PJ Day:  

Thursday: Neptune

Mar 19, 2015   //   by Miss Kim   //   Daily Lessons  //  Comments Off on Thursday: Neptune

Calendar:   Discussed the date in English and Spanish.  Maggie put the number on the calendar, discussed the pattern and found the day of the week in Spanish. She reviewed all our numbers, sight words, Spanish, and Sign language.  

Fun Facts/Brainstorming:  Reviewed what the children learned about Uranus.  Today the children told me what they know about Neptune.  Discussed:  What colors do you see on Neptune?  Fun facts:  Neptune is a large planet, nearly four times the size of Earth.  It suffers the most violent weather in our Solar System.  Storms have been spotted swirling around its surface and freezing winds that blow about ten times faster than hurricanes on Earth make it the windiest planet.  Neptune is a large, water planet with a blue hydrogen-methane atmosphere and faint rings.  It is covered in thin wispy white clouds which stretch out around the planet.

Creative Development:  Discussed: What do you think the weather is like on Neptune? Invited children to work with a partner to move a ball around in a box top. How do they cooperate and explore the ball’s movement? Explained that Neptune has large swirling storms in its atmosphere. The children worked with a partner to swirl a ball very fast on a lid and make it a stormy Neptune.  Looked at the craft they will be doing in afternoon centers. 

Mathematics and Reasoning : Discussed: What do you think is inside a planet’s rings? Invited children to wad up paper into balls and explore tossing them as far as they can. Explained that Neptune has 6 rings, just like the other gas planets. The rings are made of ice and rocks. Sometimes, ice chunks break off and get drawn towards the Sun. They are known as comets.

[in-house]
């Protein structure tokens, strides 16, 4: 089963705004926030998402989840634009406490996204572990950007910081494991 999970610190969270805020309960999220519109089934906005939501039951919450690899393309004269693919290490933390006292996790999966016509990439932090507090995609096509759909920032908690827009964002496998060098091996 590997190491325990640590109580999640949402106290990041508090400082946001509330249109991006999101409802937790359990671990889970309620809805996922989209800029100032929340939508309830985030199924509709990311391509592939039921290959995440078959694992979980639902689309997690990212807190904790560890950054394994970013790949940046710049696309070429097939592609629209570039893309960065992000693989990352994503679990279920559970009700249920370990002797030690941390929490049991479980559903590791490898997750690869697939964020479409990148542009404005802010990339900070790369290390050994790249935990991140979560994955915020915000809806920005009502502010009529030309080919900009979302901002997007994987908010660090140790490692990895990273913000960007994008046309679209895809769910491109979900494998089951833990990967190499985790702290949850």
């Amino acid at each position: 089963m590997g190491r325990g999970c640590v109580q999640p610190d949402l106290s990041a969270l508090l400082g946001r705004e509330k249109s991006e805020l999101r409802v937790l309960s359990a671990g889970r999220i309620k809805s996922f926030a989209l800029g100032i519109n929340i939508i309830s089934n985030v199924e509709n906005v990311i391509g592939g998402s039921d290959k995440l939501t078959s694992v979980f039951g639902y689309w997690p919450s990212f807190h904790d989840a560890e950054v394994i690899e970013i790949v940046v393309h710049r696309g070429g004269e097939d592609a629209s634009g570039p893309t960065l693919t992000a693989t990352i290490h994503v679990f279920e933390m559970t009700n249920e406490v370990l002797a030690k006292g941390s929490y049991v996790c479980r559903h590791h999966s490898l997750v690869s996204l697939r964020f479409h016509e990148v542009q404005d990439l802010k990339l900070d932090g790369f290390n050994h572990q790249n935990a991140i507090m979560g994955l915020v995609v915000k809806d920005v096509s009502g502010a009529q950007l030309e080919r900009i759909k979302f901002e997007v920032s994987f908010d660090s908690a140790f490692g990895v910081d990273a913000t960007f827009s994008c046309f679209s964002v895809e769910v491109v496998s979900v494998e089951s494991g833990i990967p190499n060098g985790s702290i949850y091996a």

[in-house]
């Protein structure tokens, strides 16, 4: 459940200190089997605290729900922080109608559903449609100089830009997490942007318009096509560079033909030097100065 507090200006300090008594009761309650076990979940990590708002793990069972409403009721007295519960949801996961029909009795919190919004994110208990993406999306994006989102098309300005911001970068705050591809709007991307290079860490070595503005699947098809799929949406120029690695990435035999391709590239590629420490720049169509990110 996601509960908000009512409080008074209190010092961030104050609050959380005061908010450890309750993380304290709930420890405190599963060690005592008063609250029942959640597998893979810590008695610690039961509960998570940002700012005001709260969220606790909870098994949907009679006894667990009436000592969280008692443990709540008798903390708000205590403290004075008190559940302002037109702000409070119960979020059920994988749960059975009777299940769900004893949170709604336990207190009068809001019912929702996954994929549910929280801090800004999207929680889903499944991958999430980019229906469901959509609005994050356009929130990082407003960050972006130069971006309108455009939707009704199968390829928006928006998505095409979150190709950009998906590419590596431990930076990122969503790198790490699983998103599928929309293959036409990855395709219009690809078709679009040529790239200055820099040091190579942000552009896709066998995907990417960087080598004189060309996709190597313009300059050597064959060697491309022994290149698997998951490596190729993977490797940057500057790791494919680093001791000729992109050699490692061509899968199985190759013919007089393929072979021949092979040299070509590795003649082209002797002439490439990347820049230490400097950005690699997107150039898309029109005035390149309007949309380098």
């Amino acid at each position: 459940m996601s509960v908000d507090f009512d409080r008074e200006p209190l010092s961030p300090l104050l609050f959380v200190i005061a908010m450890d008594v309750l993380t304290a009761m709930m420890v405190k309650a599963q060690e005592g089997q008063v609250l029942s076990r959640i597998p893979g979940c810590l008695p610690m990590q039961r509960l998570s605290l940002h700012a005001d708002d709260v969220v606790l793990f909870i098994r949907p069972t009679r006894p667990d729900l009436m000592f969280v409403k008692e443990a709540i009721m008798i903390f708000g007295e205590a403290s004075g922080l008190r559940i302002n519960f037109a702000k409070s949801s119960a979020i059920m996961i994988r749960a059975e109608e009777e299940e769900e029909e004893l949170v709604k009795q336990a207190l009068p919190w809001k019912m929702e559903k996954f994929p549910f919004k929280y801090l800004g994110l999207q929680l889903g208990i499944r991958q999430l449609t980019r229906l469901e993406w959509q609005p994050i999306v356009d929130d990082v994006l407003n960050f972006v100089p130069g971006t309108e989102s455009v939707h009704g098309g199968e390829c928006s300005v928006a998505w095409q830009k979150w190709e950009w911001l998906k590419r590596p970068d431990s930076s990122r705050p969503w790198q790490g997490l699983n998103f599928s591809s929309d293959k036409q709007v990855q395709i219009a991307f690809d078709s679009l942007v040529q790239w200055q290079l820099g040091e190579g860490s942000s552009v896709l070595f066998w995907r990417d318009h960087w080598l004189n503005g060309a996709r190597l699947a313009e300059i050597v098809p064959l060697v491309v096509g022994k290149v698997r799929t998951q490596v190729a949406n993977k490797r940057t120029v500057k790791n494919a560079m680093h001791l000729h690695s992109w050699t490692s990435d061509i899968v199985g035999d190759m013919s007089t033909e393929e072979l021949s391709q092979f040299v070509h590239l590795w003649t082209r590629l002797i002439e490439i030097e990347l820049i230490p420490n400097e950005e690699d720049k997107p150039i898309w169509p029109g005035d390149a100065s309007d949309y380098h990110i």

Social Studies:  Discussed:  What is your favorite planet so far? Why? Set out the planet cutouts all around the room and invited children to travel from one to the other.  We asked the Would You Rather questions and the children placed the foam shape on the one they would rather do and we discussed more and less on the graph.  Example of question:  “Would you rather walk on Earth or the Moon?”

Language and Literacy: Discussed: Why do you think Neptune is blue? Invited children to explore the room and find different shades of blue. Explained that one of the gases on Neptune (methane) absorbs red light from the Sun and reflects blue light back out. 

Afternoon Centers:   Center 1-  Swirling Neptune- The children used bouncy balls to roll around on the paper in paint to watch the paint swirl together.  They cut that into a circle like Neptune and glued it onto the background paper.  They added 14 stickers around Neptune to represent the moons.  

Wednesday: Uranus

Mar 19, 2015   //   by Miss Kim   //   Daily Lessons  //  Comments Off on Wednesday: Uranus

Calendar:   Discussed the date in English and Spanish.  Maggie put the number on the calendar, discussed the pattern and found the day of the week in Spanish. We reviewed our Spanish, Sign Language, Sight words and numbers.